peak-VM-bytes	delta

HTTP-2	180M ± 3%	230M ±21%	+27.37%	(p=0.032 n=4+5)

See the "n=4+5"? The benchstat code threw out one of the points from the old set as an outlier, but did not throw out any points on the right. If we grab the raw data, you will see that both old and new exhibit similar variability. I think this is probably just because the metric is very noisy - it depends on exactly when each GC happens to run. Also keep in mind that the benchmark is being run in parallel, further exacerbating the nondeterminism with the GC.

Your repro doesn't actually include peak-VM-bytes. It's included or not depending on what OS is being used - it looks like it is only currently implemented for GOOS=linux. Were you trying to reproduce on a different OS?

Testing on my own linux machine, I definitely get similar variance in peak-VM-bytes. It seems to be anticorrelated with GOMAXPROCS - larger GOMAXPROCS produces less variance. You ran with 8, the trybots ran with 2. Results here.

Your overall point is still well-taken, though. We need to think hard about how to meaningful analyze the data for significance. So far, I have entirely punted this decision to the existing code in benchstat. The geomean lines currently do no significance testing at all; they always report the geomean regardless of variance. Note also that the geomean line shows the percentage difference of the raw values, instead of the geomean of the percentages.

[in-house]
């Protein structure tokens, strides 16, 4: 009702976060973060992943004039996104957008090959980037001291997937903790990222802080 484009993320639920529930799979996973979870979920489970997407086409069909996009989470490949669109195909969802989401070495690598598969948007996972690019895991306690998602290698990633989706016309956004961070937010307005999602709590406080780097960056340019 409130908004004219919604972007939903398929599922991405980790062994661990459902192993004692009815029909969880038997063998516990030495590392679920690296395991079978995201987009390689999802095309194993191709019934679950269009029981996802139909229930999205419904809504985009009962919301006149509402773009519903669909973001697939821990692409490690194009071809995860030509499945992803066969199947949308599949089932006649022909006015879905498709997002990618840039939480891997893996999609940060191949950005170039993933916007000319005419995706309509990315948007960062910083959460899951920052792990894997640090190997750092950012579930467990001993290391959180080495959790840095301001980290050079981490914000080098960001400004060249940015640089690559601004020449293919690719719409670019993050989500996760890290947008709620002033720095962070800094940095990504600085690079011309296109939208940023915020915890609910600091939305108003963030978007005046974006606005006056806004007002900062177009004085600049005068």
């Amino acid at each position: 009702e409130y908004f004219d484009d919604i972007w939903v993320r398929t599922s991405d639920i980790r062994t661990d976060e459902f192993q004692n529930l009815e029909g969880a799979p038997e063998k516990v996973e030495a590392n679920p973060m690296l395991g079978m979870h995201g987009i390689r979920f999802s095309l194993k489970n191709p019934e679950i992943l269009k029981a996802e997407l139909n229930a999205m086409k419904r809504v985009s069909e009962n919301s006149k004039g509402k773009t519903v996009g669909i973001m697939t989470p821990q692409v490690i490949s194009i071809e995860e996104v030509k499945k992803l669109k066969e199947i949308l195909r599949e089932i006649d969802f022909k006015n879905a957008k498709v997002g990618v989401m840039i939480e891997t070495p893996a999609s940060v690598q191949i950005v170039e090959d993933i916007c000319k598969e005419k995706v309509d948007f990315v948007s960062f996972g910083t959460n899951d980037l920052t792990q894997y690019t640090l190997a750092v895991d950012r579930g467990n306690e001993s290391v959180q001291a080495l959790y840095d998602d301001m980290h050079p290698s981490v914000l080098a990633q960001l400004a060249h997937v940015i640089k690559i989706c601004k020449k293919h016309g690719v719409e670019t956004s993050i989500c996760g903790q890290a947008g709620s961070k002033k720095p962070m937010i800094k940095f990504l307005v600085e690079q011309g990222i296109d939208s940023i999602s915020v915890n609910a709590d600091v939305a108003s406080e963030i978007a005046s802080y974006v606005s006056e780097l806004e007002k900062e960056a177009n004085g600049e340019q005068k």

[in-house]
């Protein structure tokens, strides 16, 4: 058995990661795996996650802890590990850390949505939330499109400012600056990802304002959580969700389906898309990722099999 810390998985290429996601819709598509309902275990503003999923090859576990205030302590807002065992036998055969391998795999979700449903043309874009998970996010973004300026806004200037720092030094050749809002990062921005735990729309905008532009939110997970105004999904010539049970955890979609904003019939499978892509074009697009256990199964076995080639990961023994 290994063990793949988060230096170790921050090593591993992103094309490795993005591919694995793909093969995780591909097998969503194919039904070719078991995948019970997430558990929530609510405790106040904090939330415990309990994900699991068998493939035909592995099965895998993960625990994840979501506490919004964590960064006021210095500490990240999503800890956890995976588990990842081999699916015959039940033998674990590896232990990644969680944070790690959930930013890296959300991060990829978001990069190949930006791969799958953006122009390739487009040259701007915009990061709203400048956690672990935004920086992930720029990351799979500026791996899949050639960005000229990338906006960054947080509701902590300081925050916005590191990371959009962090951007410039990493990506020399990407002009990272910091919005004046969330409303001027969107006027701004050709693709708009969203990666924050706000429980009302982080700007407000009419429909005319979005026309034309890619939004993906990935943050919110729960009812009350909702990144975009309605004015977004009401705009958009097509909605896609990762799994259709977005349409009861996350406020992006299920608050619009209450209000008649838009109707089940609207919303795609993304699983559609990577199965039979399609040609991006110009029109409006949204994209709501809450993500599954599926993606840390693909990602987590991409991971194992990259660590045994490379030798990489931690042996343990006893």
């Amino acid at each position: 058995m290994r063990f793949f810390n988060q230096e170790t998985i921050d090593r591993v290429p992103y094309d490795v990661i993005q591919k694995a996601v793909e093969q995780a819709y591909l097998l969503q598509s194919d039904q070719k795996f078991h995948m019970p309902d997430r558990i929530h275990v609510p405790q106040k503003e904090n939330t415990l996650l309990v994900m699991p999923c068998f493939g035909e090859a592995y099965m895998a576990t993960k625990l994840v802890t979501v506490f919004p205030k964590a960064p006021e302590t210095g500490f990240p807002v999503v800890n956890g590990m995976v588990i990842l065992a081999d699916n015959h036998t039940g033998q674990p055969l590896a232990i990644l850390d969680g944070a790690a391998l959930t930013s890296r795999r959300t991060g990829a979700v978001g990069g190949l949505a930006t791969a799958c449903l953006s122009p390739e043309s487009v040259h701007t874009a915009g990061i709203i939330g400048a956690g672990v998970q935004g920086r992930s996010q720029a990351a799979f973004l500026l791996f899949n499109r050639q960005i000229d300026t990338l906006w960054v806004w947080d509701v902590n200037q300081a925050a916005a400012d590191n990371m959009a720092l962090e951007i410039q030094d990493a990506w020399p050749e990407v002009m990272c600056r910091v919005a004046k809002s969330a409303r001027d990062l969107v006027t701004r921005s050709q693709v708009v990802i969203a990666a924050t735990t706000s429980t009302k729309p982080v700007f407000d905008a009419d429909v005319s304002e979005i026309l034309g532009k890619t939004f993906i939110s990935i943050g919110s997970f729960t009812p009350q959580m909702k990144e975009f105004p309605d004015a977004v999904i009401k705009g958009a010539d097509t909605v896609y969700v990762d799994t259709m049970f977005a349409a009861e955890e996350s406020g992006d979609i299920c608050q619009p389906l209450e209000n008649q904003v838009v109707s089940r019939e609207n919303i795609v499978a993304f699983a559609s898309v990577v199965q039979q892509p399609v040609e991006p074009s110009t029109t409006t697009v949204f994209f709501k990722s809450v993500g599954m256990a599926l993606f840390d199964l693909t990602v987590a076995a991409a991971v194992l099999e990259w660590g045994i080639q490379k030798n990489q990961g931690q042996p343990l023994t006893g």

@josharian

This comment has been minimized.

Copy link
Contributor Author

commented May 18, 2017

Another data point here, from a trybot run for CL 43637, which shouldn't impact any go1 benchmarks: GobDecode is -25%, GobEncode is -20%, TimeFormat is +23%. And the variances for all the go1 benchmarks are super high; typical variances on my machine are 1-3%.

@bradfitz

This comment has been minimized.

Copy link
Member

commented May 21, 2018

Closing old performance dashboard bugs. #20552 tracks bringing it back one day.

@bradfitz bradfitz closed this May 21, 2018

@golang golang locked and limited conversation to collaborators May 21, 2019

Sign up for free to subscribe to this conversation on GitHub. Already have an account? Sign in.
You can’t perform that action at this time.